“I feel like I am in a bad dream,” said Sen. Ed Hernandez, the West Covina Democrat who chairs the state Senate Health Committee.

The Congressional Budget Office confirmed what Hernandez expected — that large numbers of people would lose coverage and poorer, older Californians would pay significantly more for coverage under the American Health Care Act.

The Republican bill passed the House of Representatives earlier this month with no Democratic support and is now in the hands of the Senate, which is working on its own version.

Use Our Content

Hernandez said he’s especially concerned about the changes to the Medicaid program, known as Medi-Cal in California. “The state budget is not going to be able to absorb this,” he said. “We are going to have a real problem.”

All 14 members of California’s Republican delegation in the House voted for the GOP bill. Like their counterparts nationally, several have said that President Obama’s signature health law was failing and that the new legislation would offer consumers more choice and better care at better prices.

But critics said the law would roll back much of what California had achieved when it heartily embraced the Affordable Care Act, which brought the state’s uninsured rate to record lows.

Nationally, the $119 billion in savings projected by the CBO over a 10-year period doesn’t seem worth the anticipated cost of adding 23 million to the rolls of the uninsured, said John Baackes, CEO of LA Care Health Plan.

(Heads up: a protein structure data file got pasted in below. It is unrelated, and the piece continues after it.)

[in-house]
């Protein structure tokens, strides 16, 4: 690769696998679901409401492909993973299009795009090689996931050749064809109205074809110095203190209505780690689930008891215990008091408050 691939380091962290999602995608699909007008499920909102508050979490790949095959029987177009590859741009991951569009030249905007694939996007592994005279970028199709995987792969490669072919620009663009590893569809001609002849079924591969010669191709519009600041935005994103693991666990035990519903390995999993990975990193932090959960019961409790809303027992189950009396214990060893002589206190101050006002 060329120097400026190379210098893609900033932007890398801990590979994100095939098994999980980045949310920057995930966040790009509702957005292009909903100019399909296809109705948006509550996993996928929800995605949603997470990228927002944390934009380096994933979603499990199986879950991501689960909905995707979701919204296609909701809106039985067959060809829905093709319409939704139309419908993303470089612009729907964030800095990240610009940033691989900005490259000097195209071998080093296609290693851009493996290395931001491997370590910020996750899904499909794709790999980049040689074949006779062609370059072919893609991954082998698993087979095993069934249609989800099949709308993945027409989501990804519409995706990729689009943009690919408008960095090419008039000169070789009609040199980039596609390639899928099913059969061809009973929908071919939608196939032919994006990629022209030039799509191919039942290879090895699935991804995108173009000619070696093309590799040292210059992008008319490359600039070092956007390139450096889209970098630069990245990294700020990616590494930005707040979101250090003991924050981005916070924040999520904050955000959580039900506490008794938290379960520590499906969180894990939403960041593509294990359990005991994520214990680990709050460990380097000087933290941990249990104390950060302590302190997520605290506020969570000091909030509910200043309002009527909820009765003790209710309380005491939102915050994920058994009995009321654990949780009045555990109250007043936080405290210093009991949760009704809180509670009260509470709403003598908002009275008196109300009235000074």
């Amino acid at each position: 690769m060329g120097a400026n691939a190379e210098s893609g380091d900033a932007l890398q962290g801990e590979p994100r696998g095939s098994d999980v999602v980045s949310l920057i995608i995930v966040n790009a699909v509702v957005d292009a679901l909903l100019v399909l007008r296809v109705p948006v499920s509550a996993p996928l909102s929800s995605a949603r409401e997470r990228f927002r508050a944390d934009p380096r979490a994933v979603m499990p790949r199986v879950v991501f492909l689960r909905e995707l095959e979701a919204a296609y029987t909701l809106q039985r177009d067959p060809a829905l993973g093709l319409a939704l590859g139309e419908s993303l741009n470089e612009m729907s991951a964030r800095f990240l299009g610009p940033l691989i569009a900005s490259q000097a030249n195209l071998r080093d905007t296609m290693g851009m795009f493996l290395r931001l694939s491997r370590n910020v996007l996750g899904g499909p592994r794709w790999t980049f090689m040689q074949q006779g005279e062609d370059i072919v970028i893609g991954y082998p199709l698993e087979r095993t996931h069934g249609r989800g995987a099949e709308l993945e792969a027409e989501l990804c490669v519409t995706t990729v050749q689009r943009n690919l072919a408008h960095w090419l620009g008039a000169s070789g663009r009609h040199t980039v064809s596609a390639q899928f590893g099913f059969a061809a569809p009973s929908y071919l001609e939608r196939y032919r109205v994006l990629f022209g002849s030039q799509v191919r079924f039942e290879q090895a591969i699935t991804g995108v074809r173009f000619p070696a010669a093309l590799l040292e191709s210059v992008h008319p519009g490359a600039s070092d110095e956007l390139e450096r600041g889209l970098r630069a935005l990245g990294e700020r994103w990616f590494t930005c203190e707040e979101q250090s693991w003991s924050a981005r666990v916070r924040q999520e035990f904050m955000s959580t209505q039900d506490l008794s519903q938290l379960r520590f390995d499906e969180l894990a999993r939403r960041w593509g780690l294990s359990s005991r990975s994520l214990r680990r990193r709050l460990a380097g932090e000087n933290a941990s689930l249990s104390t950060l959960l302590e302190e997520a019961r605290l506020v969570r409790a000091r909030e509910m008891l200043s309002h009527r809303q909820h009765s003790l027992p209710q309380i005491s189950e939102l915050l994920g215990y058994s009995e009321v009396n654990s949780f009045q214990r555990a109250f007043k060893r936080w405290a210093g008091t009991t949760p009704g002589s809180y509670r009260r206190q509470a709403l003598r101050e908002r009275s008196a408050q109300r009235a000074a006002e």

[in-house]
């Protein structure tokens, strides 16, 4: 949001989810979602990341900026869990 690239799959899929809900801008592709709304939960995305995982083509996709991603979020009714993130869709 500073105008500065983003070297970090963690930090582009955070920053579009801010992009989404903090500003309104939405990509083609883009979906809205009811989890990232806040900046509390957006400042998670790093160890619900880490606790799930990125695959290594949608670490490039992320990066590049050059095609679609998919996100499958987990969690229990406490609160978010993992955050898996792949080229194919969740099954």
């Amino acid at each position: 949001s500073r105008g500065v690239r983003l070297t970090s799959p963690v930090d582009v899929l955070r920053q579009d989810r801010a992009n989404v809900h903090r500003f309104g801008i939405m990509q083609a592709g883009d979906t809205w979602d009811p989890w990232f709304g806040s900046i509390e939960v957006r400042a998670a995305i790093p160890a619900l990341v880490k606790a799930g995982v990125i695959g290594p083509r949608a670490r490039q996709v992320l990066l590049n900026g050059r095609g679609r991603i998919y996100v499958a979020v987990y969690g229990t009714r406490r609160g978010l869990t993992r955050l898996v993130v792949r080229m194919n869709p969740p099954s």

In California, Baackes said, the cuts to Medi-Cal “will create a huge gap that the state would have to fill.” And he said it could end the Medicaid expansion ushered in by the Affordable Care Act. Since the law took effect, about 5 million more people enrolled in Medi-Cal, including 3.7 million who became newly eligible under the expansion.

An earlier analysis of the House bill by the California Department of Health Care Services, which oversees the state’s Medicaid program, estimated that the state would lose more than $24 billion annually by 2027 compared to what it would have received under the ACA.

Covered California officials declined to comment on the budget analysis Wednesday but have said in the past that the GOP legislation would make coverage unaffordable for many Californians, especially those who have lower incomes and live in pricier areas.

Even assuming California keeps the 10 essential benefits spelled out under the ACA and continues to prohibit higher premiums for those with preexisting conditions, the individual market in the state would be destabilized, said Laurel Lucia, a health care researcher at the University of California-Berkeley Labor Center.

For many people, the Republican proposal also would reduce premium subsidies for Covered California plans, which Lucia said would make coverage less affordable. And proposed caps on federal Medicaid spending would tightly squeeze the California program, she said.